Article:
A report from the hospital front, from a reliable source

I visited *** Health Center in ***.  They are not a hospital, more like an urgent care clinic funded by the city and state. They act as triage for three area hospitals, take vital signs, can write prescriptions and send serious cases to Hospital ERs.  They have been overwhelmed with people worried about COVID-19…They had been testing people for the virus; they have run out of re-agent so they have stopped that….If they were provided with isolation beds and ventilators, could they take 20 patients?  No, it is not in their license and an application to change their license takes two years. When NYC reaches maximum hospital capacity, this clinic will not be part of the solution.

I visited [underfunded public health consortium] in ***, which was at the forefront of the response to H1N1 in 2009 and Sandy in 2012.  They typically see 150 ER patients a day; during H1N1 they averaged 350 at the peak; they think they will be over 1000 during COVID-19….There is no such thing as a “test kit” which tests for the virus; when people talk about those kits, such as those dropped onto that cruise ship, they are talking about a nasal swab packaged with some reagent, which is then mailed to a facility with a Polymerase Chain Reaction Machine that can look for the RNA from the virus.

You can find PCR machines on eBay for $25,000; such a machine is labor intensive and can do maybe 10 tests a day.  The hospital complex I visited, which has been designated a testing center, has been swabbing about 200 people a day and receiving multiples of that number from other hospitals. The vast majority they are sending off to a federal lab.  Two weeks ago the turnaround time was three days; now it is five to six.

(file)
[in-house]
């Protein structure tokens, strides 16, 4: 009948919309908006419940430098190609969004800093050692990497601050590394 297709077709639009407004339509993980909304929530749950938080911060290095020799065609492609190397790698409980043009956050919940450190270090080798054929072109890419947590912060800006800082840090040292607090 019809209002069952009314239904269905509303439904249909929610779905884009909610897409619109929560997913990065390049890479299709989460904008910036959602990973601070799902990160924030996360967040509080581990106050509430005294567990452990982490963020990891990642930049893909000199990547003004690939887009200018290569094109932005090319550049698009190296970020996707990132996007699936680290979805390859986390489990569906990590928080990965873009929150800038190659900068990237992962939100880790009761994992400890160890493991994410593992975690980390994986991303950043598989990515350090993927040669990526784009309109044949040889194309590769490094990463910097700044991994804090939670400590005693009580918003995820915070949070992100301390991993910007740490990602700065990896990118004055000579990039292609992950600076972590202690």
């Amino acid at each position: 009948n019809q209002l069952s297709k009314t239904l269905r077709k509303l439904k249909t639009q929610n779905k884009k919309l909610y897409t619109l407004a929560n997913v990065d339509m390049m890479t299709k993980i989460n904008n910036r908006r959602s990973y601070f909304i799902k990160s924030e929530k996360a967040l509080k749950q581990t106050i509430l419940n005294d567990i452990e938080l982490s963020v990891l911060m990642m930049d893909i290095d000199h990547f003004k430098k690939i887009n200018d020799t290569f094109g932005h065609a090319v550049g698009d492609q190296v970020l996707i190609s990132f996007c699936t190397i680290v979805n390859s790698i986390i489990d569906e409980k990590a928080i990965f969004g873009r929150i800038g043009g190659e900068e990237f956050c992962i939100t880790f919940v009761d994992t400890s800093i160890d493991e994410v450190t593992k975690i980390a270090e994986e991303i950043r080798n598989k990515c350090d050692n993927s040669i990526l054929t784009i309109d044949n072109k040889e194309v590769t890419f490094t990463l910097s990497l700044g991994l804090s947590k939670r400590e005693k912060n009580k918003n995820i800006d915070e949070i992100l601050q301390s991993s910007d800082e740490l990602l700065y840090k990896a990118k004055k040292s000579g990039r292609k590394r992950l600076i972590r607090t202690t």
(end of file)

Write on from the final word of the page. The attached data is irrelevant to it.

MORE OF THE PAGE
There are much faster machines.  The Roche Cobas 6800 can do 3000 tests a day with very little human interaction; it costs $500k a year to rent, which is way outside a poor hospitals’s budget (while still not providing sufficient testing for the receiving area in the coming months.) Outside their budget until today, when we gave that money (I specified first year only, though they should be sure to ask in a year) as part of a larger check.  We also gave money for 10 transport ventilators with two ports, 20 isolation beds, the money to hire 14 nurses for round the clock coverage of those beds for 6 weeks, and other things that they need.  Overall it was a $1 million check, with a promise to talk to them in a week to cover anything we might have missed and to talk to them whenever they ask during the crisis.  Overall, I was pretty happy with the visit.  They were stunned, they work in a bureaucracy where everything takes 3 years.

One thing that they can’t get enough of is N-95s [face masks]. The first thing that almost every doctor I talked to mentioned was the frustration at having to re-use N-95’s, not for multiple patients, but for multiple days.

Again, here are the Emergent Ventures prizes to encourage work to support work to fight the coronavirus, and please support them if you can.


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